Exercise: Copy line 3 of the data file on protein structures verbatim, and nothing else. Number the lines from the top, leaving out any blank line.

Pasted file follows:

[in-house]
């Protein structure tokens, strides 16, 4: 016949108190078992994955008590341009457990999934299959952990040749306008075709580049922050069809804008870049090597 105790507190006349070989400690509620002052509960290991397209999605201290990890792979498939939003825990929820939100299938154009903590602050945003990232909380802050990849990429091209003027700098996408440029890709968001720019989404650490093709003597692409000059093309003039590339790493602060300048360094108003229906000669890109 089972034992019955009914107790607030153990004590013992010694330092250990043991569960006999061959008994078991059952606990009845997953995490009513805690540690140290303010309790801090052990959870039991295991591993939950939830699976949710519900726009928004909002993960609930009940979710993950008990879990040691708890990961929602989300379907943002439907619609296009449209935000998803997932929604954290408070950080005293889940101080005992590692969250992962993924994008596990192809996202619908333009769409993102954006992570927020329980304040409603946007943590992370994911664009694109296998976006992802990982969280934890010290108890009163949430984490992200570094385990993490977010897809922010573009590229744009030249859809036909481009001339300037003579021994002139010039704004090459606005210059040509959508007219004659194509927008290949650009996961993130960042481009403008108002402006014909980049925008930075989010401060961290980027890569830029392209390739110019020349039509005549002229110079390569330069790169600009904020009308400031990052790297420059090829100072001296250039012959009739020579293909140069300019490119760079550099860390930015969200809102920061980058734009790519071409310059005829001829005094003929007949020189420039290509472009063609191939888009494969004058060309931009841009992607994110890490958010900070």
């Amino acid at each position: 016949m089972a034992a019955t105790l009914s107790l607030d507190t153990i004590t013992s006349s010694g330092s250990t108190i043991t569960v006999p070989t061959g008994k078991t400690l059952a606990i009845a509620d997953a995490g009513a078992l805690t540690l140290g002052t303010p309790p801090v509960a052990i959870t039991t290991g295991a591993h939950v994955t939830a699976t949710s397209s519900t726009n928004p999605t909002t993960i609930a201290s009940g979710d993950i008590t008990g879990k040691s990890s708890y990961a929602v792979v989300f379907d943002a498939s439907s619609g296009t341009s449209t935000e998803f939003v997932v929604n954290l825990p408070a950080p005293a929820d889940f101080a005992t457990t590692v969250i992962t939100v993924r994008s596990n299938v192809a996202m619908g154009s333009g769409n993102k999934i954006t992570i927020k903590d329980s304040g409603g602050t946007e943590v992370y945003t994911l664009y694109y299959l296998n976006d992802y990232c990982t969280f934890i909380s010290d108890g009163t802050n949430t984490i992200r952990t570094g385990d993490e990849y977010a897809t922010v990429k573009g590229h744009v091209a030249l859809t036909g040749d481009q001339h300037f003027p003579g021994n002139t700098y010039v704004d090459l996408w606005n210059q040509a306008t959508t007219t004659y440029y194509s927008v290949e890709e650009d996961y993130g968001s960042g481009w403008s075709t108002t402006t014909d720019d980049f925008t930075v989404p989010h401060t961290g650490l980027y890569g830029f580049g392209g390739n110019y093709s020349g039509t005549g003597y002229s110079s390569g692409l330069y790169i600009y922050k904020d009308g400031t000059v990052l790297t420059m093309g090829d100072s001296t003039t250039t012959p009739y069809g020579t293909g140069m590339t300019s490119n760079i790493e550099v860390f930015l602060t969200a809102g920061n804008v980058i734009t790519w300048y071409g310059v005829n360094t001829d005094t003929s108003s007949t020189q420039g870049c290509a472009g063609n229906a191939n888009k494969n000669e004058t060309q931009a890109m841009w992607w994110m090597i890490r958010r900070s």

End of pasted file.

């Amino acid at each position: 016949m089972a034992a019955t105790l009914s107790l607030d507190t153990i004590t013992s006349s010694g330092s250990t108190i043991t569960v006999p070989t061959g008994k078991t400690l059952a606990i009845a509620d997953a995490g009513a078992l805690t540690l140290g002052t303010p309790p801090v509960a052990i959870t039991t290991g295991a591993h939950v994955t939830a699976t949710s397209s519900t726009n928004p999605t909002t993960i609930a201290s009940g979710d993950i008590t008990g879990k040691s990890s708890y990961a929602v792979v989300f379907d943002a498939s439907s619609g296009t341009s449209t935000e998803f939003v997932v929604n954290l825990p408070a950080p005293a929820d889940f101080a005992t457990t590692v969250i992962t939100v993924r994008s596990n299938v192809a996202m619908g154009s333009g769409n993102k999934i954006t992570i927020k903590d329980s304040g409603g602050t946007e943590v992370y945003t994911l664009y694109y299959l296998n976006d992802y990232c990982t969280f934890i909380s010290d108890g009163t802050n949430t984490i992200r952990t570094g385990d993490e990849y977010a897809t922010v990429k573009g590229h744009v091209a030249l859809t036909g040749d481009q001339h300037f003027p003579g021994n002139t700098y010039v704004d090459l996408w606005n210059q040509a306008t959508t007219t004659y440029y194509s927008v290949e890709e650009d996961y993130g968001s960042g481009w403008s075709t108002t402006t014909d720019d980049f925008t930075v989404p989010h401060t961290g650490l980027y890569g830029f580049g392209g390739n110019y093709s020349g039509t005549g003597y002229s110079s390569g692409l330069y790169i600009y922050k904020d009308g400031t000059v990052l790297t420059m093309g090829d100072s001296t003039t250039t012959p009739y069809g020579t293909g140069m590339t300019s490119n760079i790493e550099v860390f930015l602060t969200a809102g920061n804008v980058i734009t790519w300048y071409g310059v005829n360094t001829d005094t003929s108003s007949t020189q420039g870049c290509a472009g063609n229906a191939n888009k494969n000669e004058t060309q931009a890109m841009w992607w994110m090597i890490r958010r900070s």